The leadership of the Traders Advocacy Group-Ghana (TAGG) has called on government to, as a matter of urgency put before Parliament a Legislative Instrument (L.I) that will regulate the renting of stores or shops at its highest levels to prevent property owners from extorting monies from traders.
According to the group, they have reviewed the Manifestos of the Major political parties in the country and discovered that the manifestos did not address trading issues in the country, especially issues regarding the renting of stores, shops, and Access to Credit in Ghana.
Addressing a Press Conference in Accra, the President of TAGG, Kwadwo Amoateng, indicated that the manifesto of the ruling party seeks to address the rental issues through their proposed National Rental Assistance Scheme (NRAS) for only government workers but failed to address that of the trading community.
“Today, a trader has to pay monies ranging from GHs 80,000 to GHs 250,000 every five years just to secure a shop/store popularly known as GOODWILL, which excludes monthly rent charges. Some of these landlords and landladies go to extent of charging in dollars.”
He averred that when an L.I is passed, it would help prevent the invasion of foreign nationals who have taken advantage of Ghanaian traders’ weak existing trade laws from retail trade by preventing them from securing stores/shops.
He said: “By NO reason should the government of Ghana allow any foreign country influence the sovereign laws of our motherland Ghana.”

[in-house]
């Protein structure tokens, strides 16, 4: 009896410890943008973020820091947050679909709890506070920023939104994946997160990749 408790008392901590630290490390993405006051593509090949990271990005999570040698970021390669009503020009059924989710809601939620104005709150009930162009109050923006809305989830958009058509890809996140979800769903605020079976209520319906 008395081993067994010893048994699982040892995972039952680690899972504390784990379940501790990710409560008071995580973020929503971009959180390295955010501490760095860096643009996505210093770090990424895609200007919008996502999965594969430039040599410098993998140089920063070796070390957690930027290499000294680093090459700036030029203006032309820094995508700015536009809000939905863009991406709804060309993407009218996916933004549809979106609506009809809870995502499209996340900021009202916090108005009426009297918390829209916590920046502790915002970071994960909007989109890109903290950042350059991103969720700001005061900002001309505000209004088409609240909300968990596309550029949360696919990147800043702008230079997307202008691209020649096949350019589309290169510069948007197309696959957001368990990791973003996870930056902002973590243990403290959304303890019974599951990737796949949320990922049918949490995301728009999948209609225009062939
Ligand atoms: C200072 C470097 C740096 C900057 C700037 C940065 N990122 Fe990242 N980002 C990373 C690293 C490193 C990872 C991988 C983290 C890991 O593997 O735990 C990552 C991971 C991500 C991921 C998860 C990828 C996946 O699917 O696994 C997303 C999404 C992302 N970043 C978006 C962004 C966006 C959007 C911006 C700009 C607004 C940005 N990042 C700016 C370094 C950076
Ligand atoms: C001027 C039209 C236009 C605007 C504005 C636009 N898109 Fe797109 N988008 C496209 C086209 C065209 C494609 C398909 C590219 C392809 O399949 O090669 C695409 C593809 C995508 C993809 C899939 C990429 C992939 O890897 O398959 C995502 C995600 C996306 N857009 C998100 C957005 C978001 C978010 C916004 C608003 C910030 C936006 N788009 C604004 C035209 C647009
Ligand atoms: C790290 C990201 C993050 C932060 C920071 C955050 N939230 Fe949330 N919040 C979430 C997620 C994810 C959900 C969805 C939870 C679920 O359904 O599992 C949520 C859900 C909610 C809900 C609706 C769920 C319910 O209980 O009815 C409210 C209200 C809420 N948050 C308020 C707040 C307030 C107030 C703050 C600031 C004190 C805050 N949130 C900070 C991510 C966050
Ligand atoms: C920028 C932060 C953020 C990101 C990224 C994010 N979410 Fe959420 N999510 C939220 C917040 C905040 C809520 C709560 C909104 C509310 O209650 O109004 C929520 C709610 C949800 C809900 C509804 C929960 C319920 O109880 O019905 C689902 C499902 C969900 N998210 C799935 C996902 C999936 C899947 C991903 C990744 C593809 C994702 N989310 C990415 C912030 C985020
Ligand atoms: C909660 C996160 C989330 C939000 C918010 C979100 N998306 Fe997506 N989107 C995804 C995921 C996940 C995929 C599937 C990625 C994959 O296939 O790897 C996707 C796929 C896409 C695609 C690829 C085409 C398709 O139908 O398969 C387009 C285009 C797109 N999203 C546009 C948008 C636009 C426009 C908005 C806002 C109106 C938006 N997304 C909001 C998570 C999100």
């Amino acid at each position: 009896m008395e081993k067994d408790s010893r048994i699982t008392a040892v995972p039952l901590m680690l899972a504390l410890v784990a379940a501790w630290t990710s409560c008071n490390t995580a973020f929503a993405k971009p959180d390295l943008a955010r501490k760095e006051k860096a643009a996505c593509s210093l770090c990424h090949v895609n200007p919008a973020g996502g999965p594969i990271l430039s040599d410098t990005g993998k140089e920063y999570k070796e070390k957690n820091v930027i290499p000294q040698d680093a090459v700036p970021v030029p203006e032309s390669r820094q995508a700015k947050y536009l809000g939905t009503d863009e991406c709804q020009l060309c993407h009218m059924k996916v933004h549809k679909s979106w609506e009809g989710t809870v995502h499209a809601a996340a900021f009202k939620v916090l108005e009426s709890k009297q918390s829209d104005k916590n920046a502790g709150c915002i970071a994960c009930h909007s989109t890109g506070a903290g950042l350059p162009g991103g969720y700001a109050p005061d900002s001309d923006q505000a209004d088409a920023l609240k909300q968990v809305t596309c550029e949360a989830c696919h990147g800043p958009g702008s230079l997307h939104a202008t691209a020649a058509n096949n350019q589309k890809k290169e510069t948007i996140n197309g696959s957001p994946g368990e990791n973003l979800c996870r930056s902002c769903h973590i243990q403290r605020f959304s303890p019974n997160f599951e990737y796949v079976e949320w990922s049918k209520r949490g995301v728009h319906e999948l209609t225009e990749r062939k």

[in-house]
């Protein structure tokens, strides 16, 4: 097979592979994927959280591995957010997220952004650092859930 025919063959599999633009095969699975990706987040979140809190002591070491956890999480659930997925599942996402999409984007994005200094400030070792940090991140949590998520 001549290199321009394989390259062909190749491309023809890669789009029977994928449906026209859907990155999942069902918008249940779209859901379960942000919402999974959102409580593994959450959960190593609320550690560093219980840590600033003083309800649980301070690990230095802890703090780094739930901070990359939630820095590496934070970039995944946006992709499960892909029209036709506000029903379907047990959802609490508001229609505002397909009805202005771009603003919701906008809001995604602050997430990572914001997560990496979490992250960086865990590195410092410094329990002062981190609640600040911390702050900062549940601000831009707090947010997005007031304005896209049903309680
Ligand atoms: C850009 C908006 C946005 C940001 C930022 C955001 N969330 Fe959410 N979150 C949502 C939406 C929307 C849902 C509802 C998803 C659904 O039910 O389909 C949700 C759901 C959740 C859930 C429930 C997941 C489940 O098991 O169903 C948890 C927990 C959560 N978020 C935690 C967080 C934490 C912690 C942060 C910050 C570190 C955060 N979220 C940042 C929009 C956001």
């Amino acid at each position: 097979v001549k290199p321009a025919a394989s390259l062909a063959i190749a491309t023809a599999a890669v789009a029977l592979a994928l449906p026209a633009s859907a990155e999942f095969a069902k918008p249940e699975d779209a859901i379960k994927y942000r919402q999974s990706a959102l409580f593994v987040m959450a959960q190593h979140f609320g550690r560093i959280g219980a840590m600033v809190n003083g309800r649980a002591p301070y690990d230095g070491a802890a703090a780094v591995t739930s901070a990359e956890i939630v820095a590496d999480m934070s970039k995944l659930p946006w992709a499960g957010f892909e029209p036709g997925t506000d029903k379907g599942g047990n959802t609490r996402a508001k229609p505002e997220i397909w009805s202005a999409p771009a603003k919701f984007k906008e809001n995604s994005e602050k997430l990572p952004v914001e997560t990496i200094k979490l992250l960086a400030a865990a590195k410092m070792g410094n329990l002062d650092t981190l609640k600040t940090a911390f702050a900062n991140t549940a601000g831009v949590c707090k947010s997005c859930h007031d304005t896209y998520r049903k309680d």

On her part, the Deputy Secretary of TAGG, Juliet Kusi also mentioned that the manifestos from the two main political parties indicated promises to Ghanaians and forgetting that traders in the country constitute 50 plus one percent that enables them to win political power. The contributions of traders to Ghana’s GDP growth, she said, is enormous considering taxes and duties we pay at the port.
“This amazes us as to why these parties have refused to recognize the important role traders’ play in this country,” she noted and pointed out that they are at a loss as to why it has eluded the political parties not to touch on such important issues that affect trading in the country.
Commenting on foreigners in retail trade in Ghana, Juliet Kusi said the Group finds the suggested proposal made to government by the speaker of House of Representatives of Nigeria, during his recent visit to the country that the GIPC (Act 865) should be reviewed to enable foreign nationals engage in retail trade, which has been reserved for only Ghanaians as “displeasing and unethical.”
She said: “We find it so disheartening and disrespectful to have our leaders condoning such an act from a sister nation after entrusting so much faith in them allowing Nigeria to come and tell us what to do with our laws yet when it suited them, shuts its borders against ECOWAS protocols whiles having its nationals flouting our trade laws.”
According to the traders, they are pleading with our intellectual leaders to consider their woes and not to disappoint them but rather do more to help save the retail trade industry, which employ millions of Ghanaians.
By Prosper Agbenyega